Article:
By reptile standards, alligators are positively chatty. They are the most vocal of the non-avian reptiles and are known to be able to pinpoint the source of sounds with accuracy. But it wasn’t clear exactly how they did it because they lack external auditory structures.In a new study, an international team of biologists shows that the alligator’s ear is strongly directional because of large, air-filled channels connecting the two middle ears. This configuration is similar in birds, which have an interaural canal that increases directionality.”Mammals usually have large moveable ears, but alligators do not, so they have solved the problems of sound localization a little differently. This may also be the solution used by the alligator’s dinosaur relatives,” said Hilary Bierman, a biology lecturer at the University of Maryland.The study, which was led by Bierman and UMD Biology Professor Catherine Carr, was published online in the Journal of Experimental Biology on March 26, 2014. The research was funded by the National Institutes of Health, National Science Foundation, Danish National Science Foundation and Carlsberg Foundation.The UMD biologists — along with researchers from the University of Massachusetts Lowell, University of Colorado Medical School and University of Southern Denmark — collected anatomical, biophysical and electrophysiological measurements of alligators to investigate the mechanisms alligators use to locate sounds.”Different vertebrate lineages have evolved external and/or internal anatomical adaptations to enhance these auditory cues, such as pinnae and interaural canals,” said Bierman.First, the team tested how sound travelled around an alligator’s head to investigate whether the animal somehow channels sound, listening for tiny time and volume differences in the sound’s arrival at the two ears to help locate the origin. But the team found no evidence that the animal’s body alters sound transmission sufficiently for the animal to be able to detect the difference. And when the team measured alligators’ brainstem responses to sounds, they were too fast for the animals to sense these small time differences.Next, the team looked for internal structures in the alligators’ heads that might propagate sound between the two eardrums. Viewing slices through the heads of young alligators, the team could clearly see two channels linking the two middle ears that could transmit sound between the two eardrums.Sound reaches both sides of the eardrum — travelling externally to reach the outer side and through head structures to the internal side — to amplify the vibration at some frequencies when the head is aligned with the sound. This maximizes the pressure differences on the two sides of the eardrum, magnifying the time difference between the sound arriving at the ear drum via two different paths to allow the animal to pinpoint the source. …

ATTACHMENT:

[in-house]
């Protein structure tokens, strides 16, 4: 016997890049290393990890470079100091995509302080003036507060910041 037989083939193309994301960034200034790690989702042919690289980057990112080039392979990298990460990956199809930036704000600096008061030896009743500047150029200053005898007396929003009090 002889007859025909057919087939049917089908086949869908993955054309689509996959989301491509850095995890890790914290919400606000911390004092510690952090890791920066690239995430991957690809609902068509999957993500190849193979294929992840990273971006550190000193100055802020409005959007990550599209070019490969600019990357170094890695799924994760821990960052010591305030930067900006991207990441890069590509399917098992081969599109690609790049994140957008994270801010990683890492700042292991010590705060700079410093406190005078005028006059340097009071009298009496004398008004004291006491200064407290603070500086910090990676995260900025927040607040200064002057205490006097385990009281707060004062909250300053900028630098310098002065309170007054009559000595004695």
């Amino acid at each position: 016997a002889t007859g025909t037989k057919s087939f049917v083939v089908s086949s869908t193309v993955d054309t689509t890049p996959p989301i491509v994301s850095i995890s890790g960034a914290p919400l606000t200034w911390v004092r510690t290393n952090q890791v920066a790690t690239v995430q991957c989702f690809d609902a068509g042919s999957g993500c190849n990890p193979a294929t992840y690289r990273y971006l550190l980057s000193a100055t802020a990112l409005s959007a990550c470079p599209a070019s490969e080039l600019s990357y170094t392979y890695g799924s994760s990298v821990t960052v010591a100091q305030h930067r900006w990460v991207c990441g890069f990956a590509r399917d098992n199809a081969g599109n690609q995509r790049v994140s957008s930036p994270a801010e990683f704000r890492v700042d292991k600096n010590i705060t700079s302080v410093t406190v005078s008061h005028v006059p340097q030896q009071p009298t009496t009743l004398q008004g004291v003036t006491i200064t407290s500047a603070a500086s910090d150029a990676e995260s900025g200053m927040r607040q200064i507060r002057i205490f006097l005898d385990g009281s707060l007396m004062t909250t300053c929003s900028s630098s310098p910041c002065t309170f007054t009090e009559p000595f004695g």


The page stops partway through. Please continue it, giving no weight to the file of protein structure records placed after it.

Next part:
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Y-90 provides new, safe treatment for metastatic breast cancer

A minimally invasive treatment that delivers cancer-killing radiation directly to tumors shows promise in treating breast cancer that has spread to the liver when no other treatment options remain, according to research being presented at the Society of Interventional Radiology’s 39th Annual Scientific Meeting. In the largest study of its kind to date, researchers reviewed treatment outcomes of 75 women (ages 26-82) with chemotherapy-resistant breast cancer liver metastases, which were too large or too numerous to treat with other therapies. The outpatient treatment, called yttrium-90 (Y-90) radioembolization, was safe and provided disease stabilization in 98.5 percent of the women’s treated liver tumors.”Although this is not a cure, Y-90 radioembolization can shrink liver tumors, relieve painful symptoms, improve the quality of life and potentially extend survival,” said Robert J. Lewandowski, M.D., FSIR, associate professor of radiology at Northwestern University Feinberg School of Medicine in Chicago. “While patient selection is important, the therapy is not limited by tumor size, shape, location or number, and it can ease the severity of disease in patients who cannot be treated effectively with other approaches,” he said.Approximately 235,000 new cases of invasive breast cancer are diagnosed each year. Of these, approximately half of patients who develop metastatic disease will have cancer spread (metastasize) to the liver, explained Lewandowski. While chemotherapy is the standard treatment for these women, many will either have progressive liver disease despite multiple different treatment regimens while others will not tolerate the side effects from toxic agents. Currently, patients are considered for Y-90 radioembolization when they have no other treatment options, he said.”The value of Y-90 radioembolization in treating patients with non-operative primary liver cancer and metastatic colon cancer has been demonstrated,” said Lewandowski. Given the low toxicity and high disease control rates, this therapy is expanding to other secondary hepatic malignancies, he said. “We’re looking to gain maximal tumor control while minimizing toxicity and preserving quality of life,” he added.Y-90 radioembolization is a minimally invasive, image-guided therapy where an interventional radiologist inserts a small tube, or catheter, through a tiny cut in the groin and guides it through the blood vessels and into the artery that supplies the liver. …